CALGARY, Alberta (VN) — The finale came down to a bunch sprint through the twisty-turny downtown here, and the way bunch sprints have been contested in North America this year there was little doubt Peter Sagan (Cannondale) would win the final stage at the Tour of Alberta.
It was not only his 21st victory of the season, but yet another did-you-see-that moment for the 23-year-old Slovakian’s highlight reel.
After jostling toward the front on the last lap of four on an 11-turn circuit, Sagan trailed Robert Forster (UnitedHealthcare) entering the final 90-degree left-hander with 200 meters to go. Pulling alongside the muscular German at more than 60 kph as the turn began, Sagan dove to the inside, sliced the corner as if shot from a cannon, and easily pulled away to beat Luka Mezgec (Argos-Shimano) and Forster to the line.
Sagan intimated afterward that it was simpler than it looked. That depended on your definition of simple.
“I went there without braking,” he said. “Maybe he did a little bit of braking.”
The win was Sagan’s third in the six-day inaugural race. He won the short, 7.3-kilometer prologue by an eye-opening 13 seconds, and a sprint finish in stage 1 comfortably. But his bid to run the week’s table was hampered by successful breakaways on the subsequent three stages and a six-man team (two riders short) that couldn’t run them down.
That wasn’t a problem Sunday. An eight-man breakaway was kept on a short leash by the peloton, never grabbing a lead of more than 1:25 over the 129km course. Three riders — Fumiyuki Beppu (Orica-GreenEdge), Jim Stemper (5-Hour Energy), and Adam Farabaugh (Garneau-Quebecor) — led the peloton over the Bow River into the downtown finishing circuits. Stemper crashed while looking back at the peloton with just over a lap remaining and Beppu and Farabaugh were swept up at the line, setting up the final circuit and Sagan’s win.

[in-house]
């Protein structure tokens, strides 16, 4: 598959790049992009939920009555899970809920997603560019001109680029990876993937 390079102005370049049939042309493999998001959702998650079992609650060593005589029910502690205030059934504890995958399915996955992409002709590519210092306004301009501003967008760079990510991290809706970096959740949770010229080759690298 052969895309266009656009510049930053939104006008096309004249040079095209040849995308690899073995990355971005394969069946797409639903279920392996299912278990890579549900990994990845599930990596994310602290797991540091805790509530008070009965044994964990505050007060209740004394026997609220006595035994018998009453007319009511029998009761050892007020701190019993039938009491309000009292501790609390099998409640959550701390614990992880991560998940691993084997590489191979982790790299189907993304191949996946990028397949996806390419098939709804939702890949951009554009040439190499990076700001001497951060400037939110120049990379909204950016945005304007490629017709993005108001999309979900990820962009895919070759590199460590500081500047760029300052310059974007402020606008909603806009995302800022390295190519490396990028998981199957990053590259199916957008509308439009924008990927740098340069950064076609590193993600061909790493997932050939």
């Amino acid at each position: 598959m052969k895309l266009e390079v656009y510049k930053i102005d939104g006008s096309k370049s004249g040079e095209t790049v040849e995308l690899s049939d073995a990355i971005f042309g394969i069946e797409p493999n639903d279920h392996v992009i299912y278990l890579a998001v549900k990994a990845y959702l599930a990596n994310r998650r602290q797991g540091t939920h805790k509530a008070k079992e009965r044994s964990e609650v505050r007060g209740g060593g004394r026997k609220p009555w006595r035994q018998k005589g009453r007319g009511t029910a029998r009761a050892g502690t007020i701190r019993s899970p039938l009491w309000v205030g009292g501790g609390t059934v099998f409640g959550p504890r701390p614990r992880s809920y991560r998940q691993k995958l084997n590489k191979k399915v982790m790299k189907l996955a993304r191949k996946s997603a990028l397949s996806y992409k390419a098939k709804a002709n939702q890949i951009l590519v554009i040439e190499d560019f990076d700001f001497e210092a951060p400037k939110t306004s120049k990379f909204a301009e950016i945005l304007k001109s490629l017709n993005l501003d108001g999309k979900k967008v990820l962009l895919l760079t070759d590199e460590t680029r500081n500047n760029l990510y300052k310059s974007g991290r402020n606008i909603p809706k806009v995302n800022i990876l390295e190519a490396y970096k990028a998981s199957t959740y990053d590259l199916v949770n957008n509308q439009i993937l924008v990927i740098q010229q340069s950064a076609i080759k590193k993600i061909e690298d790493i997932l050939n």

Counting four wins at the USA Pro Challenge in Colorado and two wins in the Amgen Tour of California, Sagan has nine firsts in North America this season as he heads to UCI ProTour races in Quebec (Friday) and Montreal (Sunday) this week.
“Before the Tour de France I spoke to the director sportif of the team and he said I [should] go for preparation to Colorado — I did good training there, one month — and then I did one week here and the average was very fast,” he said.
The two Canadian one-days are each more than 200km long with climbing involved, setting the table for the hilly, 272km road race at the worlds two weeks later in Italy. They fit Sagan, although to be fair, few races don’t these days.
“Now I have good condition,” he said Sunday. “I was preparing here for Quebec and Montreal [which] was the objective for me. And maybe I’ll see [about] the world championships.”